Security researchers found a bypass method to make Cylance AI antimalware classify malware as benign, but it is unclear how effective the method would be against other antimalware solutions.
Adi Ashkenazy and Shahar Zini, CEO and CFO, respectively, of Skylight Cyber, based in Sydney, analyzed the engine and model for Cylance PROTECT, the company's AI antimalware product, to find a way "to fool it consistently, creating a universal bypass."
"Combining an analysis of the feature extraction process, its heavy reliance on strings, and its strong bias for this specific game, we are capable of crafting a simple and rather amusing bypass," the researchers wrote in a blog post. "Namely, by appending a selected list of strings to a malicious file, we are capable of changing its score significantly, avoiding detection. This method proved successful for 100% of the top 10 Malware for May 2019, and close to 90% for a larger sample of 384 malware."
Ashkenazy told SearchSecurity that the analysis, development of the bypass and writing the blog post took about one week. He and Zini decided not to contact BlackBerry Cylance before posting their research on July 18 because they "did not consider this to be a software vulnerability, rather a passive bypass." Ashkenazy added that despite titling the blog post Cylance, I Kill You, "Cylance really wasn't the story."
"We were looking to specifically research pure AI [antimalware] vendors, to see if the approach holds versus a determined attacker. Symantec and TrendMicro are not pure play and CrowdStrike was technically harder to get (we did try). So Cylance was easy to download, pure AI vendor and known/respected enough to make the point," Ashkenazy wrote via email. "The way we view it, this research was not on Cylance, rather it was on the concept of pure AI defense, and Cylance just happened to be the test subject. It's the 'silver bullet' perception of AI which we wanted to test and expose."
Ashkenazy said that since releasing their research, he and Zini "provided Cylance with all the required technical information for a fix," but he thought it would take a while to fix the Cylance AI model.
"It really depends on the way they solve it. They can probably create a hotfix with a 'black list' type of mechanism quickly (which would be defeated easily). However, to solve the bias we found at its core, a lot of heavy lifting is involved," Ashkenazy said. "They would probably have to modify their feature selection process, and reduce their dependency on strings significantly, followed by a retraining of the model itself and rigorous validation. Also, they would probably want to make reversing harder and remove the black/white listing mechanisms or decrease their weight. This is certainly doable, but it is not comparable to sending out a new virus signature like in the legacy AV world."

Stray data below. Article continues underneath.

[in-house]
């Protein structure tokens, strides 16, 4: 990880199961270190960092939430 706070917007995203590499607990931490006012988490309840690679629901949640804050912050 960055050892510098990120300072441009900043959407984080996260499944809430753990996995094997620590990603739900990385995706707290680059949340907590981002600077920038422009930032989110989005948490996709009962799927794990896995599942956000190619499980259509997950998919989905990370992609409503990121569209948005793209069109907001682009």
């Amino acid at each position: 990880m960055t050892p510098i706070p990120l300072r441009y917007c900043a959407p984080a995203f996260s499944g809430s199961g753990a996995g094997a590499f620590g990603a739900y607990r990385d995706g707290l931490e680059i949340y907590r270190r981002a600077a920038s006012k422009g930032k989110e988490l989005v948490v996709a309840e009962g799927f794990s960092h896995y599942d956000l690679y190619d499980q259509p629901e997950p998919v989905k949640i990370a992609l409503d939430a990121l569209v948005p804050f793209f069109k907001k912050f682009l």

Cylance posted a response to Skylight's research on July 21 and claimed to have a fix ready to roll out to customers over the next few days. Cylance contended that the method developed by Skylight was not a universal bypass, but a vulnerability in the Cylance AI model allowing for "the manipulation of a specific type of feature analyzed by the algorithm that in limited circumstances will cause the model to reach an incorrect conclusion."
"Our response to this vulnerability is three-fold: First, we have added anti-tampering controls to the parser in order to detect feature manipulation and prevent them from impacting the model score. Second, we have strengthened the model itself to detect when certain features become proportionally overweight. Lastly, we have removed the features in the model that were most susceptible to tampering," the Cylance team wrote in their announcement. "By leveraging the power of our cloud architecture, we are able to automatically deploy these enhancements, minimally impacting our customers."
Cylance also defended its use of machine learning and AI in its antimalware product, noting that AI antimalware is "designed to evolve."
"As we raise the bar against threats, those seeking to bypass these models will continue to search for new vulnerabilities. Nonetheless, machine learning remains the most effective tool in combatting malware, which is why the technique has been nearly universally adopted by security vendors," Cylance wrote. "We are on our 6th generation of machine learning models and the advancements we have made allow us to quickly adapt as the industry evolves."
While Skylight called its method a "universal bypass" of Cylance AI, Ashkenazy noted the broader effectiveness of this bypass method depends on "the weight of the AI model in the product." So antimalware products from Symantec and TrendMicro don't rely on AI enough to be at risk, but he suspected AI antimalware from DeepInstinct or Endgame could be susceptible to the same process, "but probably not the exact same method."
Ashkenazy did not respond to questions about Cylance's fix at the time of this post. In Skylight's original blog post, Ashkenazy and Zini argued for a hybrid approach rather than a "pure AI" antimalware product.
"We believe that the solution lies in a hybrid approach. Using AI/ML primarily for the unknown, but verifying with tried and tested techniques used in the legacy world," Ashkenazy and Zini wrote. "This means that the promise of a pure AI product may not be realized for [endpoint protection programs], and vendors will have to maintain and update multiple systems of detection. The promise of low resource consumption, with rare update cycles does not hold true for such a hybrid product, but it does provide a superior protective capability."